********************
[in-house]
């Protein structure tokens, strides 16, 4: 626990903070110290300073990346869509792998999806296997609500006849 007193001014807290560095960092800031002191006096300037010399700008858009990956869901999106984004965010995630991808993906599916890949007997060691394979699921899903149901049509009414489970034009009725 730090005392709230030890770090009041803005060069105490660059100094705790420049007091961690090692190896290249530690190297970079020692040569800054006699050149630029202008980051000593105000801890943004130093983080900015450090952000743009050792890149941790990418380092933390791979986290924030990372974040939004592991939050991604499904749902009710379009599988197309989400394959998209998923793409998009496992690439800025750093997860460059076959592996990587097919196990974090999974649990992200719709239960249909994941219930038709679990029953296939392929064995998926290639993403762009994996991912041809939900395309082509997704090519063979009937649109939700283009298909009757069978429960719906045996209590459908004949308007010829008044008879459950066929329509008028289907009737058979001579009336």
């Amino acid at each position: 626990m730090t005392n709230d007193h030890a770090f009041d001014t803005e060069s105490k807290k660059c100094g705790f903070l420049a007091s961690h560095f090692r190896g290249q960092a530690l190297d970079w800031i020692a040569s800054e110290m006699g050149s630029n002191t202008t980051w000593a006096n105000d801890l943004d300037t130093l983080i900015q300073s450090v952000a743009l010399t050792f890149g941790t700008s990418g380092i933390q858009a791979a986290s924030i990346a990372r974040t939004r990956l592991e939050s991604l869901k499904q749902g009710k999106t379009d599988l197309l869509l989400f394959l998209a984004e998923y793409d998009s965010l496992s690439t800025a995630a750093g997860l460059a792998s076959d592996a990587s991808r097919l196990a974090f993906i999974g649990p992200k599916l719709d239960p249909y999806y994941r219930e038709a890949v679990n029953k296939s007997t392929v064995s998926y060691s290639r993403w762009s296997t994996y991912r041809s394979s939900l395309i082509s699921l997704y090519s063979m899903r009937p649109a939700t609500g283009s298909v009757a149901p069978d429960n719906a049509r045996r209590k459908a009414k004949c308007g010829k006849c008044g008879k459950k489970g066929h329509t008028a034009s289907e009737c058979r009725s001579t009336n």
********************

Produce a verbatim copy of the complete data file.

[in-house]
């Protein structure tokens, strides 16, 4: 626990903070110290300073990346869509792998999806296997609500006849 007193001014807290560095960092800031002191006096300037010399700008858009990956869901999106984004965010995630991808993906599916890949007997060691394979699921899903149901049509009414489970034009009725 730090005392709230030890770090009041803005060069105490660059100094705790420049007091961690090692190896290249530690190297970079020692040569800054006699050149630029202008980051000593105000801890943004130093983080900015450090952000743009050792890149941790990418380092933390791979986290924030990372974040939004592991939050991604499904749902009710379009599988197309989400394959998209998923793409998009496992690439800025750093997860460059076959592996990587097919196990974090999974649990992200719709239960249909994941219930038709679990029953296939392929064995998926290639993403762009994996991912041809939900395309082509997704090519063979009937649109939700283009298909009757069978429960719906045996209590459908004949308007010829008044008879459950066929329509008028289907009737058979001579009336």
């Amino acid at each position: 626990m730090t005392n709230d007193h030890a770090f009041d001014t803005e060069s105490k807290k660059c100094g705790f903070l420049a007091s961690h560095f090692r190896g290249q960092a530690l190297d970079w800031i020692a040569s800054e110290m006699g050149s630029n002191t202008t980051w000593a006096n105000d801890l943004d300037t130093l983080i900015q300073s450090v952000a743009l010399t050792f890149g941790t700008s990418g380092i933390q858009a791979a986290s924030i990346a990372r974040t939004r990956l592991e939050s991604l869901k499904q749902g009710k999106t379009d599988l197309l869509l989400f394959l998209a984004e998923y793409d998009s965010l496992s690439t800025a995630a750093g997860l460059a792998s076959d592996a990587s991808r097919l196990a974090f993906i999974g649990p992200k599916l719709d239960p249909y999806y994941r219930e038709a890949v679990n029953k296939s007997t392929v064995s998926y060691s290639r993403w762009s296997t994996y991912r041809s394979s939900l395309i082509s699921l997704y090519s063979m899903r009937p649109a939700t609500g283009s298909v009757a149901p069978d429960n719906a049509r045996r209590k459908a009414k004949c308007g010829k006849c008044g008879k459950k489970g066929h329509t008028a034009s289907e009737c058979r009725s001579t009336n």